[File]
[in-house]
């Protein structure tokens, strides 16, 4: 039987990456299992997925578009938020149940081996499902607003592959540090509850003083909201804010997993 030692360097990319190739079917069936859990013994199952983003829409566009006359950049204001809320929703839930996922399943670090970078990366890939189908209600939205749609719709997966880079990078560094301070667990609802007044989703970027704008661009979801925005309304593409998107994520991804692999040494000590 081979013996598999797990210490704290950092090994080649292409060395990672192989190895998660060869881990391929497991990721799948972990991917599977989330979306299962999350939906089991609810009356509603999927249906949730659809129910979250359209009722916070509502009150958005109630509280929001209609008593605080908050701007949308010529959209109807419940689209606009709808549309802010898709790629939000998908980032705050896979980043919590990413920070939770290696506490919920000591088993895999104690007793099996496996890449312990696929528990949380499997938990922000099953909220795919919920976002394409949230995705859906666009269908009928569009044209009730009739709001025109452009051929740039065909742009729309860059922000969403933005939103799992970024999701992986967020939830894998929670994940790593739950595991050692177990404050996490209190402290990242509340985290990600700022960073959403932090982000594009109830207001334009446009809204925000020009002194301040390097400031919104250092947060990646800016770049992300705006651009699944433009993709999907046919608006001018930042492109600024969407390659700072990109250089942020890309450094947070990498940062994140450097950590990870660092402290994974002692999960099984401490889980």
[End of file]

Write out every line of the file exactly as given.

[in-house]
């Protein structure tokens, strides 16, 4: 039987990456299992997925578009938020149940081996499902607003592959540090509850003083909201804010997993 030692360097990319190739079917069936859990013994199952983003829409566009006359950049204001809320929703839930996922399943670090970078990366890939189908209600939205749609719709997966880079990078560094301070667990609802007044989703970027704008661009979801925005309304593409998107994520991804692999040494000590 081979013996598999797990210490704290950092090994080649292409060395990672192989190895998660060869881990391929497991990721799948972990991917599977989330979306299962999350939906089991609810009356509603999927249906949730659809129910979250359209009722916070509502009150958005109630509280929001209609008593605080908050701007949308010529959209109807419940689209606009709808549309802010898709790629939000998908980032705050896979980043919590990413920070939770290696506490919920000591088993895999104690007793099996496996890449312990696929528990949380499997938990922000099953909220795919919920976002394409949230995705859906666009269908009928569009044209009730009739709001025109452009051929740039065909742009729309860059922000969403933005939103799992970024999701992986967020939830894998929670994940790593739950595991050692177990404050996490209190402290990242509340985290990600700022960073959403932090982000594009109830207001334009446009809204925000020009002194301040390097400031919104250092947060990646800016770049992300705006651009699944433009993709999907046919608006001018930042492109600024969407390659700072990109250089942020890309450094947070990498940062994140450097950590990870660092402290994974002692999960099984401490889980």